CEDARVILLE — Cedar Cliff Local Schools received high marks on the state report card released by the state last week.
But one component which the district barely passed — prepared for success — concerns Superintendent Chad Mason. Not because of the D grade it received but because of how that grade is determined.
The grade is based on how many students earned a remediation-free score on all parts of the ACT or SAT, earned an honors diploma, and/or earned an industry-recognized credential. Each student receives one point for achieving that. Bonus points are earned for performance on an advanced placement or international baccalaureate exam or for earning college credits before leaving high school. The total number of points is divided by the graduation cohort — the total number of students in the adjusted classes of 2016 and 2017.
The percentage determines the letter grade.
“While I was pleased with some aspects of the grade card, I was still disappointed in how the state quantifies other areas,” Mason said. “ … Last year, Cedar Cliff Schools graduated 42 students, 37 of which went on to college, four in the work force, and one to the military. Surely, that is better than a ‘D’ by any standard. The nice thing about a small school like Cedar Cliff is we know our graduates, we know their families, and we talk to them after they graduate. Our community knows our students are college and career ready and we are much more interested in our student feedback as opposed to a report from Columbus regarding the state’s interpretation of our kids’ future.”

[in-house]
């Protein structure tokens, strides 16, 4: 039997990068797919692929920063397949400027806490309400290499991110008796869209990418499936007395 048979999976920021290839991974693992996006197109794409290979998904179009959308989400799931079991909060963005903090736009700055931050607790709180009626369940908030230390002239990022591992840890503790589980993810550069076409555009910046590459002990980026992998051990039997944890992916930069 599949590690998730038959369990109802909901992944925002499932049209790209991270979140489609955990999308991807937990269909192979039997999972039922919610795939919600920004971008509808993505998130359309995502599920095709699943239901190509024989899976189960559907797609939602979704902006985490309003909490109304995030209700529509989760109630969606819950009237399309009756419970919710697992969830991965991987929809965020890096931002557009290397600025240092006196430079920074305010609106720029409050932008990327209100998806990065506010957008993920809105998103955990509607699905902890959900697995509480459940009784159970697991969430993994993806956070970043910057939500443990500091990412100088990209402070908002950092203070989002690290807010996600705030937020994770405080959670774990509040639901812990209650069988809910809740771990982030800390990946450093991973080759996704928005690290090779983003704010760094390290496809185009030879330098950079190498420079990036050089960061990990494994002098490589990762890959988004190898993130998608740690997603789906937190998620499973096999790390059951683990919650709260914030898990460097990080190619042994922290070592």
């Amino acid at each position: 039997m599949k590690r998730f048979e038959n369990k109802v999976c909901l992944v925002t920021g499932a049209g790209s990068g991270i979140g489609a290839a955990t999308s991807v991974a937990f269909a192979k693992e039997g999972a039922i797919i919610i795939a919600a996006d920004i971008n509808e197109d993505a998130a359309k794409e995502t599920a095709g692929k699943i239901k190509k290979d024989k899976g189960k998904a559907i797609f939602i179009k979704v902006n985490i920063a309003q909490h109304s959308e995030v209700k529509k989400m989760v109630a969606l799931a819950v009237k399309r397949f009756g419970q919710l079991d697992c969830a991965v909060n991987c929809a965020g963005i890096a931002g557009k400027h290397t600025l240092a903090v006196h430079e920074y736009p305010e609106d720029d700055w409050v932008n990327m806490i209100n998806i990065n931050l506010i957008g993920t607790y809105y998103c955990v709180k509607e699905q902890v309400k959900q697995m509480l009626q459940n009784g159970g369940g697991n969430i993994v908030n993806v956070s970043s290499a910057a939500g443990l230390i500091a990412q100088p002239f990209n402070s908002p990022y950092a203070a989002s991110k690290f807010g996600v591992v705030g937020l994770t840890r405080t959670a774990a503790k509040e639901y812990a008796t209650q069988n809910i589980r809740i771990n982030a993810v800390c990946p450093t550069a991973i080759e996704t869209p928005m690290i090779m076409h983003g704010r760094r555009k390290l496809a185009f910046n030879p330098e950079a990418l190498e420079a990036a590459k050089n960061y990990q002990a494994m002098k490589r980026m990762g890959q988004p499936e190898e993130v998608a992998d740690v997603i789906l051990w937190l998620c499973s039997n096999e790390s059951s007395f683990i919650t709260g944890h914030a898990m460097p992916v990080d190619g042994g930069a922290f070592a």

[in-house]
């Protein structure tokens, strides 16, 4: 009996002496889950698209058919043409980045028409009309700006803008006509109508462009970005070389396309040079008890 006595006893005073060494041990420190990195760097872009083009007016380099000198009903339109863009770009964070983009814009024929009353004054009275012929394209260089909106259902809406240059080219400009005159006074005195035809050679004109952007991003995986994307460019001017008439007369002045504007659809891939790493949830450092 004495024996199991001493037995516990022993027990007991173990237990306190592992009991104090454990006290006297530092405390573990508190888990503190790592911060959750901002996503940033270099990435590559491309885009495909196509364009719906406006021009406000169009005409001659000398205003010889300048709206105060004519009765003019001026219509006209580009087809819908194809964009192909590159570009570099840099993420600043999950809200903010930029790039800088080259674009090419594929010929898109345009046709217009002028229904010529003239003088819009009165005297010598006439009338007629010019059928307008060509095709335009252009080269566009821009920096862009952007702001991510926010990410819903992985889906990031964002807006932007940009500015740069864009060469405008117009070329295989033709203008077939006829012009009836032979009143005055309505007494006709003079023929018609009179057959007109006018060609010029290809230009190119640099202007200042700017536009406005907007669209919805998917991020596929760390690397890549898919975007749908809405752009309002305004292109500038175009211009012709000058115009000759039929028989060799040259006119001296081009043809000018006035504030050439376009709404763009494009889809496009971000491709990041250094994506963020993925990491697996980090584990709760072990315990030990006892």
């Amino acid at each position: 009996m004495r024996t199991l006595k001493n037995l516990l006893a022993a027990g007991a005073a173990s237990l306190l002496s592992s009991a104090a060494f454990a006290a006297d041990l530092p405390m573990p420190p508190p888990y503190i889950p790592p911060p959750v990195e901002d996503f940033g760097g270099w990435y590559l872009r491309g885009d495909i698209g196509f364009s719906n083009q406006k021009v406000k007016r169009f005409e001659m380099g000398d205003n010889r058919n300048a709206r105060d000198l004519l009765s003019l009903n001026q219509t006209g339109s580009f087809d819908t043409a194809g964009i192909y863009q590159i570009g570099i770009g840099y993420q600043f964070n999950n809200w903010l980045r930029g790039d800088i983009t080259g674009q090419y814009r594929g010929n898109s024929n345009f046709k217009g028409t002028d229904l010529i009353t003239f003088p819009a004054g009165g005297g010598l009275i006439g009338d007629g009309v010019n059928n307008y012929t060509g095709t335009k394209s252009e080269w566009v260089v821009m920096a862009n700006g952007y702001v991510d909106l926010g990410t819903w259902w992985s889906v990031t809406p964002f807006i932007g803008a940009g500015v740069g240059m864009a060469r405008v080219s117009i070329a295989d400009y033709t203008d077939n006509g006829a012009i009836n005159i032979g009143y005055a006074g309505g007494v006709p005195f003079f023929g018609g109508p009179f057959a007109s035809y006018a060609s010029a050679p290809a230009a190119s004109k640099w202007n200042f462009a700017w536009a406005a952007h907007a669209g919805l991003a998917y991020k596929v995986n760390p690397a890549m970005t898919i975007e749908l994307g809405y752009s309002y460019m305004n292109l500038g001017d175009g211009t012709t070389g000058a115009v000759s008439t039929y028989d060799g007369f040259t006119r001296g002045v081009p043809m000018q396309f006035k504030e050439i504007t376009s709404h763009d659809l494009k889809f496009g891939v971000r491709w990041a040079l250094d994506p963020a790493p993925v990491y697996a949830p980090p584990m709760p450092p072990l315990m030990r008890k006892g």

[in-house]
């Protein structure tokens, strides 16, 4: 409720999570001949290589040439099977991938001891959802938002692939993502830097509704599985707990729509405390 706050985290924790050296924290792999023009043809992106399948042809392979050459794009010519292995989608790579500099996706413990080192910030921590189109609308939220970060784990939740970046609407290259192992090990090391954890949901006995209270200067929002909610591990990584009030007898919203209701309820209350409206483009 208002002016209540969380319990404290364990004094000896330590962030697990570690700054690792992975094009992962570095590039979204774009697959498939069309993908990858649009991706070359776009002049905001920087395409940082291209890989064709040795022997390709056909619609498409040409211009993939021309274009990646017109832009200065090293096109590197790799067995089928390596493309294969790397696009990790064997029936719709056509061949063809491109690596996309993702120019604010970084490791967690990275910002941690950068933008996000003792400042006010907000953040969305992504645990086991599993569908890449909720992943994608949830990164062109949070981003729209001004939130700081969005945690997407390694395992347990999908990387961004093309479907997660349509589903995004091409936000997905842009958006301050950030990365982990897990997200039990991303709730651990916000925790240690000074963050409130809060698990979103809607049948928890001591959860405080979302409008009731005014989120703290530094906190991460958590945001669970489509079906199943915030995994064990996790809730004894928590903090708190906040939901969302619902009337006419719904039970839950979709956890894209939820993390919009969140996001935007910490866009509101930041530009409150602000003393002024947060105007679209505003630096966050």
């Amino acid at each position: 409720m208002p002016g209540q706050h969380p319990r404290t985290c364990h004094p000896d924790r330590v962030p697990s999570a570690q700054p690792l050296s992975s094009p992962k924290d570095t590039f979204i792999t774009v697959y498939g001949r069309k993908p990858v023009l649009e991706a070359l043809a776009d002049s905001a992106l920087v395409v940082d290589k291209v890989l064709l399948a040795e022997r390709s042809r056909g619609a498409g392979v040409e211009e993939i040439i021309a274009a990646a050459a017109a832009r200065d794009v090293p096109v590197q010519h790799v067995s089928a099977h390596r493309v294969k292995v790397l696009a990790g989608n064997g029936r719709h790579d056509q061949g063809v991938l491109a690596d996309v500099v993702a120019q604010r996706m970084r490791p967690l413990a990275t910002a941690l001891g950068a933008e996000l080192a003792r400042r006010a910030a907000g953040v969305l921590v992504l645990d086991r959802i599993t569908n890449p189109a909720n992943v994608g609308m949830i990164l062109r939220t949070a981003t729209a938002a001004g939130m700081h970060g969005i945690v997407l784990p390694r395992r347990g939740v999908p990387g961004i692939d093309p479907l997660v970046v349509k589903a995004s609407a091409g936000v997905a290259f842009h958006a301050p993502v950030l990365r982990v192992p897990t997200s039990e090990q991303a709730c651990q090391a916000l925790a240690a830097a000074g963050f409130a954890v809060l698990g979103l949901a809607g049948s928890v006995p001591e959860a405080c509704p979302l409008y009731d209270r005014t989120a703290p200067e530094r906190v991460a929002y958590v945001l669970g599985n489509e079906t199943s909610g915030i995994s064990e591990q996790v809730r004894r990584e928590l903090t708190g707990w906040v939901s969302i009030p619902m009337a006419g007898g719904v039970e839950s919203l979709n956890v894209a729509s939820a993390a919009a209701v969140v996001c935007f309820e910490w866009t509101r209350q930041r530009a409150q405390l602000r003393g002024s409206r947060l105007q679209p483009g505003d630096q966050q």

The district received no less than a C in the other components — achievement, progress, gap closing, graduation rate, and K-3 literacy —and an overall grade of B.
Cedar Cliff scored an A for its four and five year graduation rates of 96.4 and 98 respectively. It also received an A last year. Progress and gap closing each scored a B. Progress looks at the growth all students are making based on past performances. Cedar Cliff’s grade indicates students are making more than a year’s worth of growth.
Gap closing shows how well schools are meeting the performance expectations for the most vulnerable students in English language arts, math, graduation and English language proficiency. The district met 83.3 percent of the objectives, compared to 69.6 last year, which earned a D.
Cedar Cliff received a C in K-3 literacy and achievement, however the literacy number shot way up the grade scale. Last year, 36 students started off track and 20 moved on (55.6 percent) compared to 23.9 percent the year before.
Achievement which shows whether student performance on state tests met established thresholds and how well students performed on tests overall — also showed improvement. Cedar Cliff met 66.7 of the indicators, up from 45.8 percent the year before. The overall performance index was nearly identical to last year’s.
“Overall, it was a good report that highlights what we already know,” Mason said. “We have a great community, a great school, a great staff, and great kids. I definitely do not need a once-a-year report card to tell me that.”
Contact Scott Halasz at 937-502-4507.